Intro to Machine Learning on Android (Part 2): Building an app to recognize handwritten digits with TensorFlow Lite

By Eric Hsiao

With the launch of mobile machine learning frameworks like TensorFlow Lite, it’s never been easier for mobile developers to develop new and exciting features into their apps. Powerful apps leverage machine learning under the hood in order to accomplish complex tasks like identifying crop disease or automatically creating captions for pictures, all in real time and without Internet connectivity.

In part one of this tutorial, we went over how to convert a custom model to TensorFlow Lite and discussed some tips and tricks to evaluate and trim the unnecessary layers in the TensorFlow graph. In the end, we prepared a model trained on MNIST data for inference.

The good news is that we’re finished with the hardest part: training and converting the model. To review, here are some details about our finished model (mnist.tflite):

  • input size of 1x28x28x1 (batch size x image width x image height x number of channels).
  • output size of 1x10 (classification of handwritten numbers from 0–9)

In this post, we’ll go over how we take that model and and create a simple Android app.

Let’s fire up Android Studio and add our converted model to the app.

  1. First, create an assets folder (src/main/assets) and add your model.

2. Next, add the TensorFlow Lite dependency in your app’s build.gradle file.

dependencies {
implementation 'org.tensorflow:tensorflow-lite:+'

This downloads the latest stable version, but typically you’ll want to give your library a set version number for stable builds. Since TensorFlow Lite is in active development, you might want to use the nightly builds when you’re testing things out.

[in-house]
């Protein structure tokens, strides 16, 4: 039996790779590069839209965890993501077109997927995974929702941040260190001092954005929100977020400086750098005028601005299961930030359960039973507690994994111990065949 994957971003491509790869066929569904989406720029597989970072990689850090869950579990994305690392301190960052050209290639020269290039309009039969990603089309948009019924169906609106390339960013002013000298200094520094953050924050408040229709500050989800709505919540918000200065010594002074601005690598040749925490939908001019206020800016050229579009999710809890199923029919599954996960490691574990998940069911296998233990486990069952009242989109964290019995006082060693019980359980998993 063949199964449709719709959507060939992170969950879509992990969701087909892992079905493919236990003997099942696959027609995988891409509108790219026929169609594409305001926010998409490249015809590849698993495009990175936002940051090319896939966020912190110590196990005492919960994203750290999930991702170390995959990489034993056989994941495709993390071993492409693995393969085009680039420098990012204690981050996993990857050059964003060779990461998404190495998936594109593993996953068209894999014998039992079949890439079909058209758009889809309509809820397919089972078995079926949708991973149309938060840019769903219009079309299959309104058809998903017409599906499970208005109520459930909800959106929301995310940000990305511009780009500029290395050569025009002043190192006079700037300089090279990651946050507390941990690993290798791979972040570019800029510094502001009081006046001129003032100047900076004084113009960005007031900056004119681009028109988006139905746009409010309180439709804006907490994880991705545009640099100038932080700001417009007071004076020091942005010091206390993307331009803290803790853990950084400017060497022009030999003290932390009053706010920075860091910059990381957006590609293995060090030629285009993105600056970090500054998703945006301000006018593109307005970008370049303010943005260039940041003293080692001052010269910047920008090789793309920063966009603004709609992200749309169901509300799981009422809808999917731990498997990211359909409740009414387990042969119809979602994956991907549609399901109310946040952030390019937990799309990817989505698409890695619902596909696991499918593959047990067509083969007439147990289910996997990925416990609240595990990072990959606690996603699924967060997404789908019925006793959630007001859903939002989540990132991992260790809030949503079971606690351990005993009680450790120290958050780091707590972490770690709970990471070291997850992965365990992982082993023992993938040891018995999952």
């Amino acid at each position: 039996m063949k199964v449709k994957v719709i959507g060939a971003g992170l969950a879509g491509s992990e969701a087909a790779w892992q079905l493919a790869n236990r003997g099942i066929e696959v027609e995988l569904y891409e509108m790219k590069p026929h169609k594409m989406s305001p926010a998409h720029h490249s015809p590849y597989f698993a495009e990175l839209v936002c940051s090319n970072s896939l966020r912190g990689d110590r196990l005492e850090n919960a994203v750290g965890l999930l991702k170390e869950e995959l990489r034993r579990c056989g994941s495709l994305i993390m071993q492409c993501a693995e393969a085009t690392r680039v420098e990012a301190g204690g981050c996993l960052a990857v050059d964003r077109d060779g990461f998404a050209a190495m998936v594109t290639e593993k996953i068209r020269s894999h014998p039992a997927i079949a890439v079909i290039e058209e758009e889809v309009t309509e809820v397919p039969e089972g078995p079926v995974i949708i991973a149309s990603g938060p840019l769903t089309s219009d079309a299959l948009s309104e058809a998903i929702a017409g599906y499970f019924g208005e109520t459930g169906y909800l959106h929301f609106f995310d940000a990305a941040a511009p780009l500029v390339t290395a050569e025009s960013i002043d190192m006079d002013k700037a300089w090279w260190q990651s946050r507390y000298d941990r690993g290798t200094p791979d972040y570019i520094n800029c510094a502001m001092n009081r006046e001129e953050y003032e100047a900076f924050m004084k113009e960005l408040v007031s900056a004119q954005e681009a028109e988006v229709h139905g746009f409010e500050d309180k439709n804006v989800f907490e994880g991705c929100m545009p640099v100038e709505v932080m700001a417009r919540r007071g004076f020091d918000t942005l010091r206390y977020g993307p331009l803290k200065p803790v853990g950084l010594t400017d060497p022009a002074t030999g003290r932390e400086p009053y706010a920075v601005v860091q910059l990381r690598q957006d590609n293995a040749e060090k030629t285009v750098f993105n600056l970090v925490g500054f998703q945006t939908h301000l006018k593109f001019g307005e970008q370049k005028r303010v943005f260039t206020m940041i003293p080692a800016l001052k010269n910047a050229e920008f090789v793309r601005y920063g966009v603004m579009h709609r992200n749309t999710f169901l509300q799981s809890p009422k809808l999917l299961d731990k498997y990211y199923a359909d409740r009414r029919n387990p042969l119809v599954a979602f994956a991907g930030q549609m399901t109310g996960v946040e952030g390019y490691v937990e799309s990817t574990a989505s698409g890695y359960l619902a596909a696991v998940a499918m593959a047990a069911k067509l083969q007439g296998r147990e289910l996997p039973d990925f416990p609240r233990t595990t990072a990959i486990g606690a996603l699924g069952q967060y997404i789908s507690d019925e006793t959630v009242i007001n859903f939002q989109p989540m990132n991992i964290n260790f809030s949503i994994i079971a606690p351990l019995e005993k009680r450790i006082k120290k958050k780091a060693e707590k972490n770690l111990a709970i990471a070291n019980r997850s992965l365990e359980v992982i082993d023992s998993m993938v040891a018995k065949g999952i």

3. Stay in the build.gradle file and set these options so that the model does not get compressed when the app is compiled.

android {
aaptOptions {
noCompress "tflite"
noCompress "lite"

4. Re-sync your gradle file and make sure there are no build errors.

In order to create the interface for the app, we build a canvas that the user can draw on. Once they’ve finished writing the number, they can click on the detect button in order to pass that image into the model to get a prediction.

To save some time, I won’t dive into how to create the UI and instead save that as an activity for the reader. There are some great tutorials / open source code out that to help you get started.

Paint Tutorial (left), MNIST TFMobile Tutorial (middle), Finished Version (right)

Let’s take a step back and understand the inputs and outputs of the digits model we’ve trained. From an app developer’s point of view, it’s important to understand the following:

  • The input and output dimensions.
  • Pre-processing for the input—Depending on the model, you may need to apply pre-processing to image data before it’s passed into the model. A common example is normalizing the pixel values so that they’re within a certain range.
  • Post-processing on the output — After the input is run through the model, there could be additional steps in order to interpret the result. For example, in the digits model, we get back an array of 10 probabilities, so we’ll need to run an arg max (get the index with the largest value) on the model output to get the predicted number.

Here’s a high level view of what we’ll need to do in order to get this model to work:

Let’s break this down.